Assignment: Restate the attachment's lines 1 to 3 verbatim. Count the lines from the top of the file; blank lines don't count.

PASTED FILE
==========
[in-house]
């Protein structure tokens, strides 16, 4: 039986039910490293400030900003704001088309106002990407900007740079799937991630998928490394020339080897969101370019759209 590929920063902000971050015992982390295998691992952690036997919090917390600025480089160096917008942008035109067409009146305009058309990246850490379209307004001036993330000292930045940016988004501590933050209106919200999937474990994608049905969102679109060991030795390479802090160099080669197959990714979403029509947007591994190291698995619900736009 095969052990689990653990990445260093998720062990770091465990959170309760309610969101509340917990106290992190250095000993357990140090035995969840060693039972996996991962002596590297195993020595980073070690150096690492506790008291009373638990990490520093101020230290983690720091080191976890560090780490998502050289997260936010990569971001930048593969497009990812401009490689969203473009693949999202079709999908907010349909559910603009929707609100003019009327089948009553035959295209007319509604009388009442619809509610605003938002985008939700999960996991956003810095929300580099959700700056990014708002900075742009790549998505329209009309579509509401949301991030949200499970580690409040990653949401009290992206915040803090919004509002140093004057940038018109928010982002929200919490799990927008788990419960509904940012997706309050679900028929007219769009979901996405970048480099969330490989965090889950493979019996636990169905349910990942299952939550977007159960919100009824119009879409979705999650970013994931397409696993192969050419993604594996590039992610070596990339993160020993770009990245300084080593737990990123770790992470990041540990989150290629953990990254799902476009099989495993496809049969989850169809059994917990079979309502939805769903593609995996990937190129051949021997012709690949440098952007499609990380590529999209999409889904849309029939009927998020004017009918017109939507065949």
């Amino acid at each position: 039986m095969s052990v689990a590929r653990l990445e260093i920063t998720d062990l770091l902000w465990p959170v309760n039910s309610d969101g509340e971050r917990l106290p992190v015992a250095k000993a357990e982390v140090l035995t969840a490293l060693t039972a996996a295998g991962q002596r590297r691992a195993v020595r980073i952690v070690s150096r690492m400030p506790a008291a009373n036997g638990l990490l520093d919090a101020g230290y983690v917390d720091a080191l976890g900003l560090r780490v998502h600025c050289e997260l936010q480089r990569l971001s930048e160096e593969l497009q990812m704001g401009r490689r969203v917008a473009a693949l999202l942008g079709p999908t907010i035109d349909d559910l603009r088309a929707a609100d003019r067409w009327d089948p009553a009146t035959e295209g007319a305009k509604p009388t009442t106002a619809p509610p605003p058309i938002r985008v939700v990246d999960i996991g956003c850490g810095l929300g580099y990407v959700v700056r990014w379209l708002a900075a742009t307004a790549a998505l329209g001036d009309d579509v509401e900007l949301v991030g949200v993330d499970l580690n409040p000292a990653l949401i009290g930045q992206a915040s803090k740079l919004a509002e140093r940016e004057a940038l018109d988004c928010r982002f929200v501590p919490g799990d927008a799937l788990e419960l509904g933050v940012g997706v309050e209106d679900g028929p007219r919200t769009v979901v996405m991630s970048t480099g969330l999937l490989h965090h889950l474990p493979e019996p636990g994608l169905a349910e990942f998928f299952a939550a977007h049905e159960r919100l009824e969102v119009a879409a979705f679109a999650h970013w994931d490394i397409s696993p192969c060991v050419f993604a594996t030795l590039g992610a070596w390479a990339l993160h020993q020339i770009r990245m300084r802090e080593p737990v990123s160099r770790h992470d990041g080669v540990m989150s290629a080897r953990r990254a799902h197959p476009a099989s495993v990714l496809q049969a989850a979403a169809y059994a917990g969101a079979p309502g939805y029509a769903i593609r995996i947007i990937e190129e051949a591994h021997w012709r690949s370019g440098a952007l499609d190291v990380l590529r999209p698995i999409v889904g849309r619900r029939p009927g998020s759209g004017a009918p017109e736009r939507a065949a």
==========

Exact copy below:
[in-house]
């Protein structure tokens, strides 16, 4: 039986039910490293400030900003704001088309106002990407900007740079799937991630998928490394020339080897969101370019759209 590929920063902000971050015992982390295998691992952690036997919090917390600025480089160096917008942008035109067409009146305009058309990246850490379209307004001036993330000292930045940016988004501590933050209106919200999937474990994608049905969102679109060991030795390479802090160099080669197959990714979403029509947007591994190291698995619900736009 095969052990689990653990990445260093998720062990770091465990959170309760309610969101509340917990106290992190250095000993357990140090035995969840060693039972996996991962002596590297195993020595980073070690150096690492506790008291009373638990990490520093101020230290983690720091080191976890560090780490998502050289997260936010990569971001930048593969497009990812401009490689969203473009693949999202079709999908907010349909559910603009929707609100003019009327089948009553035959295209007319509604009388009442619809509610605003938002985008939700999960996991956003810095929300580099959700700056990014708002900075742009790549998505329209009309579509509401949301991030949200499970580690409040990653949401009290992206915040803090919004509002140093004057940038018109928010982002929200919490799990927008788990419960509904940012997706309050679900028929007219769009979901996405970048480099969330490989965090889950493979019996636990169905349910990942299952939550977007159960919100009824119009879409979705999650970013994931397409696993192969050419993604594996590039992610070596990339993160020993770009990245300084080593737990990123770790992470990041540990989150290629953990990254799902476009099989495993496809049969989850169809059994917990079979309502939805769903593609995996990937190129051949021997012709690949440098952007499609990380590529999209999409889904849309029939009927998020004017009918017109939507065949």
């Amino acid at each position: 039986m095969s052990v689990a590929r653990l990445e260093i920063t998720d062990l770091l902000w465990p959170v309760n039910s309610d969101g509340e971050r917990l106290p992190v015992a250095k000993a357990e982390v140090l035995t969840a490293l060693t039972a996996a295998g991962q002596r590297r691992a195993v020595r980073i952690v070690s150096r690492m400030p506790a008291a009373n036997g638990l990490l520093d919090a101020g230290y983690v917390d720091a080191l976890g900003l560090r780490v998502h600025c050289e997260l936010q480089r990569l971001s930048e160096e593969l497009q990812m704001g401009r490689r969203v917008a473009a693949l999202l942008g079709p999908t907010i035109d349909d559910l603009r088309a929707a609100d003019r067409w009327d089948p009553a009146t035959e295209g007319a305009k509604p009388t009442t106002a619809p509610p605003p058309i938002r985008v939700v990246d999960i996991g956003c850490g810095l929300g580099y990407v959700v700056r990014w379209l708002a900075a742009t307004a790549a998505l329209g001036d009309d579509v509401e900007l949301v991030g949200v993330d499970l580690n409040p000292a990653l949401i009290g930045q992206a915040s803090k740079l919004a509002e140093r940016e004057a940038l018109d988004c928010r982002f929200v501590p919490g799990d927008a799937l788990e419960l509904g933050v940012g997706v309050e209106d679900g028929p007219r919200t769009v979901v996405m991630s970048t480099g969330l999937l490989h965090h889950l474990p493979e019996p636990g994608l169905a349910e990942f998928f299952a939550a977007h049905e159960r919100l009824e969102v119009a879409a979705f679109a999650h970013w994931d490394i397409s696993p192969c060991v050419f993604a594996t030795l590039g992610a070596w390479a990339l993160h020993q020339i770009r990245m300084r802090e080593p737990v990123s160099r770790h992470d990041g080669v540990m989150s290629a080897r953990r990254a799902h197959p476009a099989s495993v990714l496809q049969a989850a979403a169809y059994a917990g969101a079979p309502g939805y029509a769903i593609r995996i947007i990937e190129e051949a591994h021997w012709r690949s370019g440098a952007l499609d190291v990380l590529r999209p698995i999409v889904g849309r619900r029939p009927g998020s759209g004017a009918p017109e736009r939507a065949a």